>> gives me the willies of knowing this person obviously knows
>> where you live, does not like you..yet will not disclose who
>> they are that is in such physically close proximaty to you.
>> It is real obvious Mike B is not on this board because they
>> care of the issue of black mold. They are only here because
>> you are here.
>> "A U.S. Department of Justice report estimates that there
>> be tens or even hundreds of thousands of cyberstalking
>> victims in the United States (Report on Cyberstalking,
>> A 1997 nationwide survey conducted by the University of
>> Cincinnati found that almost 25&37; of stalking incidents
>> college age women involved cyberstalking (Report on
>> Cyberstalking, 1999).
>> Cyberstalking can be defined as threatening behavior or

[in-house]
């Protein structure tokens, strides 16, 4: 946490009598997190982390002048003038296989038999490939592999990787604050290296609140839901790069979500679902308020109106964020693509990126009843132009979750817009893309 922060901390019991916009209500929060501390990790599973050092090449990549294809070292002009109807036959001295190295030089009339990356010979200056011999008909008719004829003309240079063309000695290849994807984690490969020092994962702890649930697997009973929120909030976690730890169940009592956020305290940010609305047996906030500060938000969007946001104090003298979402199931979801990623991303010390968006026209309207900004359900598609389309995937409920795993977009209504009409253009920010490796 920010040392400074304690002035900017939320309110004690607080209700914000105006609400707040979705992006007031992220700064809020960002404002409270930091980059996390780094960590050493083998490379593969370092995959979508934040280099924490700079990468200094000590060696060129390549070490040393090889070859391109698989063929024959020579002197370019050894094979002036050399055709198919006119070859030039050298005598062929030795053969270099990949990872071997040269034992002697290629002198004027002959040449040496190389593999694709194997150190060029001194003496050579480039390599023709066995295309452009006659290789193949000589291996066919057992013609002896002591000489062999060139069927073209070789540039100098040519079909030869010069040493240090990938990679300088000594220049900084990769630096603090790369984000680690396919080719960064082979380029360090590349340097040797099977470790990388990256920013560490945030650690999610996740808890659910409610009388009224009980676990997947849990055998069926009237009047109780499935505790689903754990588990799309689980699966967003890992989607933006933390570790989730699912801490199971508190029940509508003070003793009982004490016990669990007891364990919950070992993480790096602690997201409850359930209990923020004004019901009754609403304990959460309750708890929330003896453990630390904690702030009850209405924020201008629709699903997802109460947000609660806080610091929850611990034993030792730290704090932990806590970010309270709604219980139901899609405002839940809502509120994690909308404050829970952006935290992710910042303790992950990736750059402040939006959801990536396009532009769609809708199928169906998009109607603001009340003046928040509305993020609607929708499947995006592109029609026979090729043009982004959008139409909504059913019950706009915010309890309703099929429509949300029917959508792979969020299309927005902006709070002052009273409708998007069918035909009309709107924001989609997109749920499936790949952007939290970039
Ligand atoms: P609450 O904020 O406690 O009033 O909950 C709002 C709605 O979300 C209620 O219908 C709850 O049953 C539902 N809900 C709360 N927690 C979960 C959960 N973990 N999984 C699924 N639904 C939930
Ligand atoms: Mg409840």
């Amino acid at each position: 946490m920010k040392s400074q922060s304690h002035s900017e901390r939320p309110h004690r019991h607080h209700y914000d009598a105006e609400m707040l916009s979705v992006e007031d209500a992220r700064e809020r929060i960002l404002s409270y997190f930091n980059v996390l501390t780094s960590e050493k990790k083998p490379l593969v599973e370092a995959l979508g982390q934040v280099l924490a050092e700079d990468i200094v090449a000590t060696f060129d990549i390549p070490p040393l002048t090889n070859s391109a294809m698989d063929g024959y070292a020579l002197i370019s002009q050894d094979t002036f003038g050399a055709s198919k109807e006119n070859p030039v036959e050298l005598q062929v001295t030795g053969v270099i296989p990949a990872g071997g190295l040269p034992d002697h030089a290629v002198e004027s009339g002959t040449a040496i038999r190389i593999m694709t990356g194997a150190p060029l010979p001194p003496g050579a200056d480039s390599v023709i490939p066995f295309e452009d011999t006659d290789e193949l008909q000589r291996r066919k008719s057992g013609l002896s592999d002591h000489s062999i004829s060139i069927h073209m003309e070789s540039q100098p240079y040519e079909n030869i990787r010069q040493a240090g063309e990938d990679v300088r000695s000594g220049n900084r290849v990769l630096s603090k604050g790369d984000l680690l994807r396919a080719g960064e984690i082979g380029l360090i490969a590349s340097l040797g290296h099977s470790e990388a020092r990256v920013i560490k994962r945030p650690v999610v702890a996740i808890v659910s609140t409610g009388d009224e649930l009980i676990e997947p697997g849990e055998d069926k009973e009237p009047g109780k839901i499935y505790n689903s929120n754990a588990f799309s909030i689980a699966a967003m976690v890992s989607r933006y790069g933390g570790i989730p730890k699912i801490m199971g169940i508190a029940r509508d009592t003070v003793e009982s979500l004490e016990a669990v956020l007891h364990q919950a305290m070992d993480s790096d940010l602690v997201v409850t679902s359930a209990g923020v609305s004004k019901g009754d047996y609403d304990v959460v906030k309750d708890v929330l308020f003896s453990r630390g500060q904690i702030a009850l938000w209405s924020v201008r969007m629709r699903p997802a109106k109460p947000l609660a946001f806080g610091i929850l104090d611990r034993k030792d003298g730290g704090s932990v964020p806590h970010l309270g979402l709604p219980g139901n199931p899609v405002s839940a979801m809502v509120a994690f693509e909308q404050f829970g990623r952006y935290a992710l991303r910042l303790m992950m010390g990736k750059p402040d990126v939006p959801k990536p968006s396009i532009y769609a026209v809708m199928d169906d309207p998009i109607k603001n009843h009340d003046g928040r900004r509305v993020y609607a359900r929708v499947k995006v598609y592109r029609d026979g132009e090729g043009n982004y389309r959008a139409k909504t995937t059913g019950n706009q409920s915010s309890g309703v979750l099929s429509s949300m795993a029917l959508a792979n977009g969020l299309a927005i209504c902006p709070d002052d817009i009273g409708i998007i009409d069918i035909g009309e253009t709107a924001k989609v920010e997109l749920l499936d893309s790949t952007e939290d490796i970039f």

>> unwanted advances directed at another using the Internet and
>> other forms of online and computer communications.
>> Cyberstalkers target their victims through chat rooms,
>> message boards, discussion forums, and e-mail. Cyberstalking
>> takes many forms such as: threatening or obscene e-mail;
>> spamming (in which a stalker sends a victim a multitude of
>> junk e-mail); live chat harassment or flaming (online verbal
>> abuse); leaving improper messages on message boards...
>> Similar to stalking off-line, online stalking can be a
>> terrifying experience for victims, placing them at risk of
>> psychological trauma, and possible physical harm. Many
>> cyberstalking situations do evolve into off-line stalking,
>> and a victim may experience abusive and excessive phone
>> calls, vandalism, threatening or obscene mail, trespassing,
>> and physical assault.
>> Cyberstalking and the Law